He said he’s come to respect and admire his fellow candidates. “I’m humbled that I’ve made it to this point. We’ve got a lot of work to do going forward. I really have my steering committee to thank for where we are. And I’m just looking forward to all the amazing work they’re going to do and that we’re going to do together and how we’re going to impact the school district for the better.”
Andrew Nussbaum, 38, a social justice educator and former teacher for LPS, said his campaign is just beginning. He said he wanted his campaign to be centered around “truth telling, amplifying the voices and experiences of my friends, colleagues, coworkers, and all the young people who have so powerfully existed within and beyond our school district.”
“Now, hopefully alongside so many, I am ready to build out a campaign that centers the critical experiences of students, the wisdom, worth, and understanding of classified and certified staff, and envision the possibilities that so many families hope for when their children attend public schools,” Nussbaum said.
He said he believes that for far too long, district leadership has cared more about public relations than about people.
“I’m running because I believe that Black Lives Matter, and QTBIPOC students and staff must matter in our school(s). I’m running because I believe in relationship-based growth and deep systems work,” Nussbaum said. “I’m running because we need to hold our district leadership accountable and we need to speak truth to power and I’m ready to work alongside you to do that. I’m running because we need to look at equity as an actual redistribution of resources to certified and classified staff and away from district leadership and administration.”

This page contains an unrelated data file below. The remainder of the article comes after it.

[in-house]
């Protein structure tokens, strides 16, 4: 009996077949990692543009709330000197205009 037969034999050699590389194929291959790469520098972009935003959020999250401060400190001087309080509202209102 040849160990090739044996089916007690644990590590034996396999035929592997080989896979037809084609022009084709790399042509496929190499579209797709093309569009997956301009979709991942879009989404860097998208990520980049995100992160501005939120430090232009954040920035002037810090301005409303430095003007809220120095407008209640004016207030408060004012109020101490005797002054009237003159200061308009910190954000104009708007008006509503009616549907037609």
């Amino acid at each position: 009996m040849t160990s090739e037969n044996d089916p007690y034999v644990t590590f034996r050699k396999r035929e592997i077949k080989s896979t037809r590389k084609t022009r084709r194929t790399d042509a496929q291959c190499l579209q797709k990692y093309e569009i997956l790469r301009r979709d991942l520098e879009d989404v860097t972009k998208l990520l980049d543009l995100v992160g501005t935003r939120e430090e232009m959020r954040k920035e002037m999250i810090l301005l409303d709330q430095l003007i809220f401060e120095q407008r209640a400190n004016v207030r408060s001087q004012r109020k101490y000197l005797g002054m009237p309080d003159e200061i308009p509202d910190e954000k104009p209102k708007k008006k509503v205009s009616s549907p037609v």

Stephens, 40, a sales executive at Allen Press, said she’s a “firm believer that things always play out the way they’re supposed to.” Stephens said she was “incredibly humbled” that so many people voted and participated in the election.
“I think it really (shows) there’s a lot of folks who have some really valid concerns,” Stephens said. “Melissa (Clissold) is certainly very passionate and I think she’d do a great job. There’s a really fantastic group of people who’ve won.”
Clissold, 47, a business owner, cheer coach and former paraeducator for Lawrence Public Schools, said she was feeling “pretty proud” where she landed having run a small, first-time campaign by herself. “I wanted to get the narrative to focus on how our district spends money and getting our classified staff a living wage … Regardless of the outcome in the next few days, I feel very successful in helping the classified staff with their negotiations and getting the public to listen (about) what’s going on.”
“I congratulate the candidates that are guaranteed to move on,” Clissold added. “Whatever the outcome between Elizabeth (Stephens) and myself, it was a voting process. The public chose who they wanted to move on and I respect that, and I’ll go to bat for whoever in the general election if I don’t progress.”
Most of the Lawrence City Commission candidates advancing to the general election did not immediately respond to the Times’ emails seeking comment Tuesday.
But Amber Sellers, who came in fourth with almost 16% of the vote, could be the first African American woman elected to the city’s governing body, according to a statement her campaign put out on Tuesday.
“This is an emotional moment for me – it reflects the hard work of the campaign and many volunteers who believe in our movement to bring new leadership to a better Lawrence,” Sellers said in the statement. “Watching the momentum build has been amazing. As our campaign transitions to the general, we will continue to share our message of a reimagined city leadership and moving initiatives forward where all have the opportunity to live, work, and thrive together.”
— Lawrence Times reporters Tricia Masenthin and Mackenzie Clark contributed to this article.